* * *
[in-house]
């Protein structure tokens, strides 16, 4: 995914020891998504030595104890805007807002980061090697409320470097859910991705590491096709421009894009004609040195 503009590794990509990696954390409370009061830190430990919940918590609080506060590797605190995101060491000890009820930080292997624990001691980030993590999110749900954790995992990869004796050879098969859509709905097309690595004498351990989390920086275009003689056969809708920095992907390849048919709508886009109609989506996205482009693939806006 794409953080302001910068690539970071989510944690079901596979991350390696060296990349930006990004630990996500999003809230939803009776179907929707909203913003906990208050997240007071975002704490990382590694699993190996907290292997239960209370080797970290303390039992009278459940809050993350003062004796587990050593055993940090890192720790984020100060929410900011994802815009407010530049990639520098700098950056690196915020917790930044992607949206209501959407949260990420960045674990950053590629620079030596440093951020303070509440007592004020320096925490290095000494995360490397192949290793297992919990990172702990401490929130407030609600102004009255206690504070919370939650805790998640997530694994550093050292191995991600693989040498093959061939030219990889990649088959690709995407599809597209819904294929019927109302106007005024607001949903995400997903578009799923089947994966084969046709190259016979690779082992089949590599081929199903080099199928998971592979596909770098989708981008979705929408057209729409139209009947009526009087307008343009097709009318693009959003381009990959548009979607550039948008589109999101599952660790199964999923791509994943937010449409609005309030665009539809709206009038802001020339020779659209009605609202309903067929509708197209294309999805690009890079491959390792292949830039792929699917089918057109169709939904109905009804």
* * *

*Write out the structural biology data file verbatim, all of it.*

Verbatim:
[in-house]
């Protein structure tokens, strides 16, 4: 995914020891998504030595104890805007807002980061090697409320470097859910991705590491096709421009894009004609040195 503009590794990509990696954390409370009061830190430990919940918590609080506060590797605190995101060491000890009820930080292997624990001691980030993590999110749900954790995992990869004796050879098969859509709905097309690595004498351990989390920086275009003689056969809708920095992907390849048919709508886009109609989506996205482009693939806006 794409953080302001910068690539970071989510944690079901596979991350390696060296990349930006990004630990996500999003809230939803009776179907929707909203913003906990208050997240007071975002704490990382590694699993190996907290292997239960209370080797970290303390039992009278459940809050993350003062004796587990050593055993940090890192720790984020100060929410900011994802815009407010530049990639520098700098950056690196915020917790930044992607949206209501959407949260990420960045674990950053590629620079030596440093951020303070509440007592004020320096925490290095000494995360490397192949290793297992919990990172702990401490929130407030609600102004009255206690504070919370939650805790998640997530694994550093050292191995991600693989040498093959061939030219990889990649088959690709995407599809597209819904294929019927109302106007005024607001949903995400997903578009799923089947994966084969046709190259016979690779082992089949590599081929199903080099199928998971592979596909770098989708981008979705929408057209729409139209009947009526009087307008343009097709009318693009959003381009990959548009979607550039948008589109999101599952660790199964999923791509994943937010449409609005309030665009539809709206009038802001020339020779659209009605609202309903067929509708197209294309999805690009890079491959390792292949830039792929699917089918057109169709939904109905009804």